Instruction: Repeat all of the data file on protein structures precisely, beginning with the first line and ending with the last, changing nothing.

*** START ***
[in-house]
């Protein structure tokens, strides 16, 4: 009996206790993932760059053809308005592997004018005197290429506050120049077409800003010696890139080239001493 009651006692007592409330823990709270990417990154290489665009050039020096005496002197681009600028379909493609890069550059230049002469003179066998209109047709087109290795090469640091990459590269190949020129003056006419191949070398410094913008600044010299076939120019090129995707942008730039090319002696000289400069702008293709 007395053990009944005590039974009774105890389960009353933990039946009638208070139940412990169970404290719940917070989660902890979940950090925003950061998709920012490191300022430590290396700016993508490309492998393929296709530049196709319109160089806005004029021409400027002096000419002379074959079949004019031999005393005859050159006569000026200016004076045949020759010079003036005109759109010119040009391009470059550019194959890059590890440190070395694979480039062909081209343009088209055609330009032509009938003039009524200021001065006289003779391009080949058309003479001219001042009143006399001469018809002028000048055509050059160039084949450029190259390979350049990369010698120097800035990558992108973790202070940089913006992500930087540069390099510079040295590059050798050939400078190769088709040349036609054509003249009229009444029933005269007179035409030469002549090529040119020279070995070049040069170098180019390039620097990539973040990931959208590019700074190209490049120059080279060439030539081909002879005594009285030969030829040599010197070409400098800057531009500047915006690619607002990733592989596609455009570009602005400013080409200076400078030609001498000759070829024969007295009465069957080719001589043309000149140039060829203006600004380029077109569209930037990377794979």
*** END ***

[in-house]
């Protein structure tokens, strides 16, 4: 009996206790993932760059053809308005592997004018005197290429506050120049077409800003010696890139080239001493 009651006692007592409330823990709270990417990154290489665009050039020096005496002197681009600028379909493609890069550059230049002469003179066998209109047709087109290795090469640091990459590269190949020129003056006419191949070398410094913008600044010299076939120019090129995707942008730039090319002696000289400069702008293709 007395053990009944005590039974009774105890389960009353933990039946009638208070139940412990169970404290719940917070989660902890979940950090925003950061998709920012490191300022430590290396700016993508490309492998393929296709530049196709319109160089806005004029021409400027002096000419002379074959079949004019031999005393005859050159006569000026200016004076045949020759010079003036005109759109010119040009391009470059550019194959890059590890440190070395694979480039062909081209343009088209055609330009032509009938003039009524200021001065006289003779391009080949058309003479001219001042009143006399001469018809002028000048055509050059160039084949450029190259390979350049990369010698120097800035990558992108973790202070940089913006992500930087540069390099510079040295590059050798050939400078190769088709040349036609054509003249009229009444029933005269007179035409030469002549090529040119020279070995070049040069170098180019390039620097990539973040990931959208590019700074190209490049120059080279060439030539081909002879005594009285030969030829040599010197070409400098800057531009500047915006690619607002990733592989596609455009570009602005400013080409200076400078030609001498000759070829024969007295009465069957080719001589043309000149140039060829203006600004380029077109569209930037990377794979």